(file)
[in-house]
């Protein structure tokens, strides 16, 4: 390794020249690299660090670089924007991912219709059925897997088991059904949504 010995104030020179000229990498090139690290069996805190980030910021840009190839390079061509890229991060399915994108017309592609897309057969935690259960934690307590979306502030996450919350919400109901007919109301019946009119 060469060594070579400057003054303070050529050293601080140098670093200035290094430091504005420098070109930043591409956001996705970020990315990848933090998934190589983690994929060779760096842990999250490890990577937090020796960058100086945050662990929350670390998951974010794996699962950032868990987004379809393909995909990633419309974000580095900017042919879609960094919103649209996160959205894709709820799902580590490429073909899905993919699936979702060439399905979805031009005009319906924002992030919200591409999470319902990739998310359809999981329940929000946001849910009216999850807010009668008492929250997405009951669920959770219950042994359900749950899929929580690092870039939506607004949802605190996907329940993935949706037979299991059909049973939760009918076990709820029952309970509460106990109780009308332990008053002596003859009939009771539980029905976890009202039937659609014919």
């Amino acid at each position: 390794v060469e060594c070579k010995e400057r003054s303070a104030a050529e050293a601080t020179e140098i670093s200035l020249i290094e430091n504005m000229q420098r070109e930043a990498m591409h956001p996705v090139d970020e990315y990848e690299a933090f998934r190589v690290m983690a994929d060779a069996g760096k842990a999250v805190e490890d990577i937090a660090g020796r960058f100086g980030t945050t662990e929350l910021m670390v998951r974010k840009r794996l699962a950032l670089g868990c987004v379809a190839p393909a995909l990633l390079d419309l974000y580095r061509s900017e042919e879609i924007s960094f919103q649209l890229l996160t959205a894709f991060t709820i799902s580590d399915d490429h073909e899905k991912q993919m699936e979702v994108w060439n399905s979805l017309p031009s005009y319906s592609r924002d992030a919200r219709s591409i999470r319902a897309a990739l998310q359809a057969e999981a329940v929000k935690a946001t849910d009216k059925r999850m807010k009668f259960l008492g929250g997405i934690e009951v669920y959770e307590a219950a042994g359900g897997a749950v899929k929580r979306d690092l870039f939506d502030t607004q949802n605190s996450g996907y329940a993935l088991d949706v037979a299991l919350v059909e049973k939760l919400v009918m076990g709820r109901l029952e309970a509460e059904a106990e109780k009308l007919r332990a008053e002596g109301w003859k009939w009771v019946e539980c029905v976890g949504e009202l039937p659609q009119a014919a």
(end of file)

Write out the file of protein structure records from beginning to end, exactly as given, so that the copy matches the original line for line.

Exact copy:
[in-house]
């Protein structure tokens, strides 16, 4: 390794020249690299660090670089924007991912219709059925897997088991059904949504 010995104030020179000229990498090139690290069996805190980030910021840009190839390079061509890229991060399915994108017309592609897309057969935690259960934690307590979306502030996450919350919400109901007919109301019946009119 060469060594070579400057003054303070050529050293601080140098670093200035290094430091504005420098070109930043591409956001996705970020990315990848933090998934190589983690994929060779760096842990999250490890990577937090020796960058100086945050662990929350670390998951974010794996699962950032868990987004379809393909995909990633419309974000580095900017042919879609960094919103649209996160959205894709709820799902580590490429073909899905993919699936979702060439399905979805031009005009319906924002992030919200591409999470319902990739998310359809999981329940929000946001849910009216999850807010009668008492929250997405009951669920959770219950042994359900749950899929929580690092870039939506607004949802605190996907329940993935949706037979299991059909049973939760009918076990709820029952309970509460106990109780009308332990008053002596003859009939009771539980029905976890009202039937659609014919």
């Amino acid at each position: 390794v060469e060594c070579k010995e400057r003054s303070a104030a050529e050293a601080t020179e140098i670093s200035l020249i290094e430091n504005m000229q420098r070109e930043a990498m591409h956001p996705v090139d970020e990315y990848e690299a933090f998934r190589v690290m983690a994929d060779a069996g760096k842990a999250v805190e490890d990577i937090a660090g020796r960058f100086g980030t945050t662990e929350l910021m670390v998951r974010k840009r794996l699962a950032l670089g868990c987004v379809a190839p393909a995909l990633l390079d419309l974000y580095r061509s900017e042919e879609i924007s960094f919103q649209l890229l996160t959205a894709f991060t709820i799902s580590d399915d490429h073909e899905k991912q993919m699936e979702v994108w060439n399905s979805l017309p031009s005009y319906s592609r924002d992030a919200r219709s591409i999470r319902a897309a990739l998310q359809a057969e999981a329940v929000k935690a946001t849910d009216k059925r999850m807010k009668f259960l008492g929250g997405i934690e009951v669920y959770e307590a219950a042994g359900g897997a749950v899929k929580r979306d690092l870039f939506d502030t607004q949802n605190s996450g996907y329940a993935l088991d949706v037979a299991l919350v059909e049973k939760l919400v009918m076990g709820r109901l029952e309970a509460e059904a106990e109780k009308l007919r332990a008053e002596g109301w003859k009939w009771v019946e539980c029905v976890g949504e009202l039937p659609q009119a014919a």